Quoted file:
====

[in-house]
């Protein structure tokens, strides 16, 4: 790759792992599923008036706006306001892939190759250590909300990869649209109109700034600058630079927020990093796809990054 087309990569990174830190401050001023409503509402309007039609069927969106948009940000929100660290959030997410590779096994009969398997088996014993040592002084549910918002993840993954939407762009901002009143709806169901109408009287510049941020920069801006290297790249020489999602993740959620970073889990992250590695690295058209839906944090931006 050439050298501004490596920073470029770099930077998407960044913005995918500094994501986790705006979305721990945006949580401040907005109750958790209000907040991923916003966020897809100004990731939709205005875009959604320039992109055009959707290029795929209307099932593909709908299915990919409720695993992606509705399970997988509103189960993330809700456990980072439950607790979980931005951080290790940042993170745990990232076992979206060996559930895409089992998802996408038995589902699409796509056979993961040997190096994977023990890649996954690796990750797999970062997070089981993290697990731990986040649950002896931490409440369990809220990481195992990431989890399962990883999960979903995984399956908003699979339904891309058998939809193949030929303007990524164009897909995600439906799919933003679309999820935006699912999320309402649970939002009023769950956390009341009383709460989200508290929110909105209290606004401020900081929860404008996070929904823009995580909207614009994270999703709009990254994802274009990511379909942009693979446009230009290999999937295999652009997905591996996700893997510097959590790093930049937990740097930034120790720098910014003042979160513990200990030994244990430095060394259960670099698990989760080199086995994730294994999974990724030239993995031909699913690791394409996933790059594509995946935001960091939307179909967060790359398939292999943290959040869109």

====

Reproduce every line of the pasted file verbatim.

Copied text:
[in-house]
């Protein structure tokens, strides 16, 4: 790759792992599923008036706006306001892939190759250590909300990869649209109109700034600058630079927020990093796809990054 087309990569990174830190401050001023409503509402309007039609069927969106948009940000929100660290959030997410590779096994009969398997088996014993040592002084549910918002993840993954939407762009901002009143709806169901109408009287510049941020920069801006290297790249020489999602993740959620970073889990992250590695690295058209839906944090931006 050439050298501004490596920073470029770099930077998407960044913005995918500094994501986790705006979305721990945006949580401040907005109750958790209000907040991923916003966020897809100004990731939709205005875009959604320039992109055009959707290029795929209307099932593909709908299915990919409720695993992606509705399970997988509103189960993330809700456990980072439950607790979980931005951080290790940042993170745990990232076992979206060996559930895409089992998802996408038995589902699409796509056979993961040997190096994977023990890649996954690796990750797999970062997070089981993290697990731990986040649950002896931490409440369990809220990481195992990431989890399962990883999960979903995984399956908003699979339904891309058998939809193949030929303007990524164009897909995600439906799919933003679309999820935006699912999320309402649970939002009023769950956390009341009383709460989200508290929110909105209290606004401020900081929860404008996070929904823009995580909207614009994270999703709009990254994802274009990511379909942009693979446009230009290999999937295999652009997905591996996700893997510097959590790093930049937990740097930034120790720098910014003042979160513990200990030994244990430095060394259960670099698990989760080199086995994730294994999974990724030239993995031909699913690791394409996933790059594509995946935001960091939307179909967060790359398939292999943290959040869109």